Witness Information on Legal Documents

Updated March 21, 2017

Witnessing contracts and agreements is an old legal tradition meant to ensure that people don't accuse one another of modifying the contract or forging a signature. Today, witnesses are required for certain contracts in the form of a notary public.

Who Can be a Witness

It is generally accepted that individuals should be neutral third parties if they wish to witness a document. Bearing any relation to one of the other parties or having some sort of financial stake in the document itself will severely hurt the witness's credibility in a court of law.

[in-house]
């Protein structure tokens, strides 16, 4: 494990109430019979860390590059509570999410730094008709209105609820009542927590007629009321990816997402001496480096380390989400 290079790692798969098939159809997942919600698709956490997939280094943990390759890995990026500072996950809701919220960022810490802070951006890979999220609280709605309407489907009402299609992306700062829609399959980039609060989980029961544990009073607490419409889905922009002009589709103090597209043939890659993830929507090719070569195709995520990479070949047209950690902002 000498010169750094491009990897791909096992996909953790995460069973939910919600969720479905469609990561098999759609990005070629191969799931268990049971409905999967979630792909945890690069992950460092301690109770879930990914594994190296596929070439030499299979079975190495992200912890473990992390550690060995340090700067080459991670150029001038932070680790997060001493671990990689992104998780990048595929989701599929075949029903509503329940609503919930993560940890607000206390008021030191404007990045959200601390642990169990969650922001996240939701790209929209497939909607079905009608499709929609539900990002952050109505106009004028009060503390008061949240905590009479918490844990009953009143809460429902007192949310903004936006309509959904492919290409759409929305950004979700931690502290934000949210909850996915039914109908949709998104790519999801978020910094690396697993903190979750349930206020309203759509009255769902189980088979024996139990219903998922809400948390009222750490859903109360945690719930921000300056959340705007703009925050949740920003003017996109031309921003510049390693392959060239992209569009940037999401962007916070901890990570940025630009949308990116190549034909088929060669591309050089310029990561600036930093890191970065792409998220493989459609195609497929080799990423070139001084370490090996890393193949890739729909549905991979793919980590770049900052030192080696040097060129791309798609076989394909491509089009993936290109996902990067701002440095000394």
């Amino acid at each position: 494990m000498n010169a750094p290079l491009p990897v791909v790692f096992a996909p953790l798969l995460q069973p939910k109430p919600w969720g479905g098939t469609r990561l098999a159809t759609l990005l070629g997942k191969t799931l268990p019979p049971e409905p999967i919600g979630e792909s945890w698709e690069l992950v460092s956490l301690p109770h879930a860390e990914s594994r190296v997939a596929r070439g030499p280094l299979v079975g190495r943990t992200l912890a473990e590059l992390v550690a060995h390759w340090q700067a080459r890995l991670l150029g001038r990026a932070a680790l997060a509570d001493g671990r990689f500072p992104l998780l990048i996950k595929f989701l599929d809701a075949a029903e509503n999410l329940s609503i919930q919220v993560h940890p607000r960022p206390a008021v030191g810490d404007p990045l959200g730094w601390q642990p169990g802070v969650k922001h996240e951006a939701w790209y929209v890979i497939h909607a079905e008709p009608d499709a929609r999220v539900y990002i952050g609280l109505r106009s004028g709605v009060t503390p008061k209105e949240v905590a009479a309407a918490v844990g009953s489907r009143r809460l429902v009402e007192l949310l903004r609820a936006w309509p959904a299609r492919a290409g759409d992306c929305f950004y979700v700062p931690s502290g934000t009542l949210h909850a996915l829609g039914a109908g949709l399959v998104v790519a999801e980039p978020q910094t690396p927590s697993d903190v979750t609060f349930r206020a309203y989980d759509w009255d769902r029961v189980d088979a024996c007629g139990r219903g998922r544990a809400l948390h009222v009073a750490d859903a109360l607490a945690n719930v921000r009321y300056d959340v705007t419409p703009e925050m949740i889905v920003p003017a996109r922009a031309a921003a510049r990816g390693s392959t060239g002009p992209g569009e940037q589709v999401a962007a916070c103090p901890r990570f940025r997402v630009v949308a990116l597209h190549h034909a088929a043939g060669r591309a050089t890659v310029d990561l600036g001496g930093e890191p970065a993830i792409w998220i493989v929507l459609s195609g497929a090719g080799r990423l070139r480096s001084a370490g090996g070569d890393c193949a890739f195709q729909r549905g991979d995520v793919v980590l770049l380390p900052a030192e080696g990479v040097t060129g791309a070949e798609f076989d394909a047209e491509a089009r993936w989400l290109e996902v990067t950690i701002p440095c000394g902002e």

When Witnesses Are Required

Although most documents do not need to be witnessed, some documents such as wills and deeds will require at least one witness. States vary on the number of witnesses required for these sorts of documents, and the parties should always confirm their state laws with a qualified attorney.

Notary Public

A notary public is a licensed public servant that is appointed by a state to witness the signing of contracts. Having a contract signed and stamped by a notary is the best way to ensure that a contract will be considered valid in court.

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About the Author

A freelance writer since 2007, Jack Spencer focuses primarily on legal and scientific topics. He also runs a copyrighting firm specializing in small-business marketing and academic research. Spencer received his B.A. in political science from the University of California.